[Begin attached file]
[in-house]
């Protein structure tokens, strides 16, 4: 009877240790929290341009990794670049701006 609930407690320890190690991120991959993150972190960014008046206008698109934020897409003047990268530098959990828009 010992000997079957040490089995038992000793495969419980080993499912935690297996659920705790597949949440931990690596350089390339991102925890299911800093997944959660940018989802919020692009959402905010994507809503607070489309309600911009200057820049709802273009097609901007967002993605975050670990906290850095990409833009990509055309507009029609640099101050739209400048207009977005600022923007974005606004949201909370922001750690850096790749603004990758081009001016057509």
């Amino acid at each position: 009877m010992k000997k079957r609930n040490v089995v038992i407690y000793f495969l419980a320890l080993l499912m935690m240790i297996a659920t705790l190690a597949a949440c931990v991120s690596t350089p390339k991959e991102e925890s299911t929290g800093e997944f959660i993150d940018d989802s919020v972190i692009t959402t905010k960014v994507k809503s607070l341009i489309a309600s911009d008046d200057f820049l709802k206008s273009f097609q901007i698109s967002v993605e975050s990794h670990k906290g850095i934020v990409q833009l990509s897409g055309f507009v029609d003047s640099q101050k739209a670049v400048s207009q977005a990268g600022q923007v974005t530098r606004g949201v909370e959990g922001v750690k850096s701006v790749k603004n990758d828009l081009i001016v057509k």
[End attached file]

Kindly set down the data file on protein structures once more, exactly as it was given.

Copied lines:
[in-house]
């Protein structure tokens, strides 16, 4: 009877240790929290341009990794670049701006 609930407690320890190690991120991959993150972190960014008046206008698109934020897409003047990268530098959990828009 010992000997079957040490089995038992000793495969419980080993499912935690297996659920705790597949949440931990690596350089390339991102925890299911800093997944959660940018989802919020692009959402905010994507809503607070489309309600911009200057820049709802273009097609901007967002993605975050670990906290850095990409833009990509055309507009029609640099101050739209400048207009977005600022923007974005606004949201909370922001750690850096790749603004990758081009001016057509």
């Amino acid at each position: 009877m010992k000997k079957r609930n040490v089995v038992i407690y000793f495969l419980a320890l080993l499912m935690m240790i297996a659920t705790l190690a597949a949440c931990v991120s690596t350089p390339k991959e991102e925890s299911t929290g800093e997944f959660i993150d940018d989802s919020v972190i692009t959402t905010k960014v994507k809503s607070l341009i489309a309600s911009d008046d200057f820049l709802k206008s273009f097609q901007i698109s967002v993605e975050s990794h670990k906290g850095i934020v990409q833009l990509s897409g055309f507009v029609d003047s640099q101050k739209a670049v400048s207009q977005a990268g600022q923007v974005t530098r606004g949201v909370e959990g922001v750690k850096s701006v790749k603004n990758d828009l081009i001016v057509k």